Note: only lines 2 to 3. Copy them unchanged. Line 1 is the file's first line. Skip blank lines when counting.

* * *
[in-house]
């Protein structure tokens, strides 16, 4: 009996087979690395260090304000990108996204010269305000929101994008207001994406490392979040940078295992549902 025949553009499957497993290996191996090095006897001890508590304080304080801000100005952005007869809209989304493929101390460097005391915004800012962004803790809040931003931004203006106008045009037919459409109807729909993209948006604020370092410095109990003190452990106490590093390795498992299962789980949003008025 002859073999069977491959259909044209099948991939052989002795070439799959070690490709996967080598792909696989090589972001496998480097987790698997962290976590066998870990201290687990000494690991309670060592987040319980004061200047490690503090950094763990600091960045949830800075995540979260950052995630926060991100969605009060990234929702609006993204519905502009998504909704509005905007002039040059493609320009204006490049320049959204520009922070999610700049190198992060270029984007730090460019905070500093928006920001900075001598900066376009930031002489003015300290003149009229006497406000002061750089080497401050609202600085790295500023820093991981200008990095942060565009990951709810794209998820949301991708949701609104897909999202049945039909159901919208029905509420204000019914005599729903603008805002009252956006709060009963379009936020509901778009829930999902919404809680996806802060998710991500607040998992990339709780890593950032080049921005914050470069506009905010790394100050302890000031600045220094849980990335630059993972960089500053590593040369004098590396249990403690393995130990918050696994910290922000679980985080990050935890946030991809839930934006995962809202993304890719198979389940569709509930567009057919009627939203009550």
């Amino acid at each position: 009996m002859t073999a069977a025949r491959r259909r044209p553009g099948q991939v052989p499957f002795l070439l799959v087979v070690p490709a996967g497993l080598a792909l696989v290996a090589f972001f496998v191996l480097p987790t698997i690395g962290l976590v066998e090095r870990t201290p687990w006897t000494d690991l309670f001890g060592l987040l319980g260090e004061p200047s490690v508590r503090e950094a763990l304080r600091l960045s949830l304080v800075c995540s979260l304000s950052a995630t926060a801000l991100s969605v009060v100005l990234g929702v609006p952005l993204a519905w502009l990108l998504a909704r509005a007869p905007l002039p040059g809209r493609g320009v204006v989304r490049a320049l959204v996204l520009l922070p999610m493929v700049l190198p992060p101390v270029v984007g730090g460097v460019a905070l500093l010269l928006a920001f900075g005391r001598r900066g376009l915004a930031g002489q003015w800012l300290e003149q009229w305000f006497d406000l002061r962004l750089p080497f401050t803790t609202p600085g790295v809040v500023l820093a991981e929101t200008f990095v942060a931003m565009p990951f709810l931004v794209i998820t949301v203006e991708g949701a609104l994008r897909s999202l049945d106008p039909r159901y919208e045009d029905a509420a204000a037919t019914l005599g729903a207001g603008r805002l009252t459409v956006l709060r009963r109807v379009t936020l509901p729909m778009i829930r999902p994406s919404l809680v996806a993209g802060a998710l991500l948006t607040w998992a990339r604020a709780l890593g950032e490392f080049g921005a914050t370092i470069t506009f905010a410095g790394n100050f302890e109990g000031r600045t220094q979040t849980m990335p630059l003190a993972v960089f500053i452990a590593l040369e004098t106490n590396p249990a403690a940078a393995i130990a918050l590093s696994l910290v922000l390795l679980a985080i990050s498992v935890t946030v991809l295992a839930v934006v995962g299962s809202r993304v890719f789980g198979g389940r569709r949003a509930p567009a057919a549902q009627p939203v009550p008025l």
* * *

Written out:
């Protein structure tokens, strides 16, 4: 009996087979690395260090304000990108996204010269305000929101994008207001994406490392979040940078295992549902 025949553009499957497993290996191996090095006897001890508590304080304080801000100005952005007869809209989304493929101390460097005391915004800012962004803790809040931003931004203006106008045009037919459409109807729909993209948006604020370092410095109990003190452990106490590093390795498992299962789980949003008025 002859073999069977491959259909044209099948991939052989002795070439799959070690490709996967080598792909696989090589972001496998480097987790698997962290976590066998870990201290687990000494690991309670060592987040319980004061200047490690503090950094763990600091960045949830800075995540979260950052995630926060991100969605009060990234929702609006993204519905502009998504909704509005905007002039040059493609320009204006490049320049959204520009922070999610700049190198992060270029984007730090460019905070500093928006920001900075001598900066376009930031002489003015300290003149009229006497406000002061750089080497401050609202600085790295500023820093991981200008990095942060565009990951709810794209998820949301991708949701609104897909999202049945039909159901919208029905509420204000019914005599729903603008805002009252956006709060009963379009936020509901778009829930999902919404809680996806802060998710991500607040998992990339709780890593950032080049921005914050470069506009905010790394100050302890000031600045220094849980990335630059993972960089500053590593040369004098590396249990403690393995130990918050696994910290922000679980985080990050935890946030991809839930934006995962809202993304890719198979389940569709509930567009057919009627939203009550």
């Amino acid at each position: 009996m002859t073999a069977a025949r491959r259909r044209p553009g099948q991939v052989p499957f002795l070439l799959v087979v070690p490709a996967g497993l080598a792909l696989v290996a090589f972001f496998v191996l480097p987790t698997i690395g962290l976590v066998e090095r870990t201290p687990w006897t000494d690991l309670f001890g060592l987040l319980g260090e004061p200047s490690v508590r503090e950094a763990l304080r600091l960045s949830l304080v800075c995540s979260l304000s950052a995630t926060a801000l991100s969605v009060v100005l990234g929702v609006p952005l993204a519905w502009l990108l998504a909704r509005a007869p905007l002039p040059g809209r493609g320009v204006v989304r490049a320049l959204v996204l520009l922070p999610m493929v700049l190198p992060p101390v270029v984007g730090g460097v460019a905070l500093l010269l928006a920001f900075g005391r001598r900066g376009l915004a930031g002489q003015w800012l300290e003149q009229w305000f006497d406000l002061r962004l750089p080497f401050t803790t609202p600085g790295v809040v500023l820093a991981e929101t200008f990095v942060a931003m565009p990951f709810l931004v794209i998820t949301v203006e991708g949701a609104l994008r897909s999202l049945d106008p039909r159901y919208e045009d029905a509420a204000a037919t019914l005599g729903a207001g603008r805002l009252t459409v956006l709060r009963r109807v379009t936020l509901p729909m778009i829930r999902p994406s919404l809680v996806a993209g802060a998710l991500l948006t607040w998992a990339r604020a709780l890593g950032e490392f080049g921005a914050t370092i470069t506009f905010a410095g790394n100050f302890e109990g000031r600045t220094q979040t849980m990335p630059l003190a993972v960089f500053i452990a590593l040369e004098t106490n590396p249990a403690a940078a393995i130990a918050l590093s696994l910290v922000l390795l679980a985080i990050s498992v935890t946030v991809l295992a839930v934006v995962g299962s809202r993304v890719f789980g198979g389940r569709r949003a509930p567009a057919a549902q009627p939203v009550p008025l």